Binge drinking due to ‘copying’ behaviour
The rise in binge drinking in the young is a “fashion phenomenon” where drinkers are copying their associates’ behaviour, new research has shown.
A study conducted at Durham University’s Institute of Advanced Study and Volterra Consulting UK shows that social networking is a key factor in the spread of the rapid consumption of large amounts of alcohol – binge drinking - which is blamed for serious anti-social and criminal behaviour.
Researchers say the findings have major implications for Government policy makers charged with tackling the problem, which has longer-term and costly health implications for the nation.
The research team, which estimates there are least one million binge drinkers in the 18-24 year old population participating in 1.5 million binge drinking events each week, used complex modelling techniques and interviews with 504 18-24 year olds to draw their conclusions.
Binge drinkers were defined as participants who got drunk on three or more drinks (women) or on four or more drinks (men) at least once a week, or having ten or more drinks but not necessarily getting drunk at least once a week (both men and women). Using this criteria, nearly one-fifth (16.2 per cent) of the young people surveyed were classed as binge drinkers.
Everyone in the survey was asked whether about the drinking behaviour of their friends, family and colleagues. Binge drinkers were more likely to describe their associates, particularly their friends, as fellow binge drinkers.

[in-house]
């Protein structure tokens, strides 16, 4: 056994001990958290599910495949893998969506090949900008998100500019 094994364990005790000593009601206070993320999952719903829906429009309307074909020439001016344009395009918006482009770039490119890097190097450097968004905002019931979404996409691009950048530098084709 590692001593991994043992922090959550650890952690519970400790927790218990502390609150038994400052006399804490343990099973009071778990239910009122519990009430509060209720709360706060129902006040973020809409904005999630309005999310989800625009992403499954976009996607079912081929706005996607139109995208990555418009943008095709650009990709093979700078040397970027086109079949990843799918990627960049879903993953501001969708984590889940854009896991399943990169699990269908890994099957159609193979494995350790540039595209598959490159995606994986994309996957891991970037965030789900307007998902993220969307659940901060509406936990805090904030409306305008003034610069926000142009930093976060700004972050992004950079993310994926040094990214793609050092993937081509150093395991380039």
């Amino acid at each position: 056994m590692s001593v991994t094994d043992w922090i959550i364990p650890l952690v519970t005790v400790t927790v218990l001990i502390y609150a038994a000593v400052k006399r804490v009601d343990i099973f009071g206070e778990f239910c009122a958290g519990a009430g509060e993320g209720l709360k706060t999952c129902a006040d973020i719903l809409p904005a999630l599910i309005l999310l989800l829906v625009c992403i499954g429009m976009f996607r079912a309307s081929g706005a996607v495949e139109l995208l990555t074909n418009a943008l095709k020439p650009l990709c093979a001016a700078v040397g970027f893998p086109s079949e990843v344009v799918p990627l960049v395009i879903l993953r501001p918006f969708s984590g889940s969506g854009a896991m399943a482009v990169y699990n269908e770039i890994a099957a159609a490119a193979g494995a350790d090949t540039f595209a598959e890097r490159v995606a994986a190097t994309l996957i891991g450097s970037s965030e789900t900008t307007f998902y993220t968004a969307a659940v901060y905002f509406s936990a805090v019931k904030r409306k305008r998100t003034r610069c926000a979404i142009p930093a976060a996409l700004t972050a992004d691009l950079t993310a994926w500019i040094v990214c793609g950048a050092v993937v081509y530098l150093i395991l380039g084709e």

For example, 85 per cent of the binge drinkers thought that all, almost all or most of their friends are binge drinkers, compared to 41 per cent of non-binge drinkers who described all, almost all or most of their friends as binge drinkers.
Conversely, only three per cent of binge drinkers had no or hardly any friends that binge drank, compared to 22 per cent of non binge drinkers.
The second part of the research set out to test whether ‘imitation behaviour’ or copying was sufficient to account for the binge drinking through applying a series of models.
It found that the ‘small world’ model, showing the interaction between overlapping friendship groups, best explained the statistics for the first part of the research. This suggests complex social networking and the behaviour exhibited through this is the root cause of binge drinking.
Researchers say these findings pose challenges for policy makers in terms of identifying where and at whom to target their policies - they would need to tap into a series of complex friendship networks for their efforts to have any effect. However, if they could achieve this, triggering a reverse in binge drinking behaviour, the effect would be quite dramatic.
Lead author, Paul Ormerod, of Durham University’s Institute of Advanced Study and Volterra Consulting UK, said: “Binge drinking has become widespread among young people in Britain. Vomiting, collapsing in the street, shouting and chanting loudly, intimidating passers-by and fighting are now regular night-time features of many British towns and cities.
“A particularly disturbing aspect is the huge rise in drunken and anti-social behaviour amongst young females.
“We show that the rise in binge drinking is a fashion-related phenomenon, with imitative behaviour spreading across social networks, is sufficient to account for observed patterns of binge drinking behaviour.
“This discovery is helpful to policy makers as it suggests, for example, that strategies based on the concept that there is a small number of ‘influentials’ who are important in the spread of anti-social behaviour are not likely to be very successful.”
Source: Durham University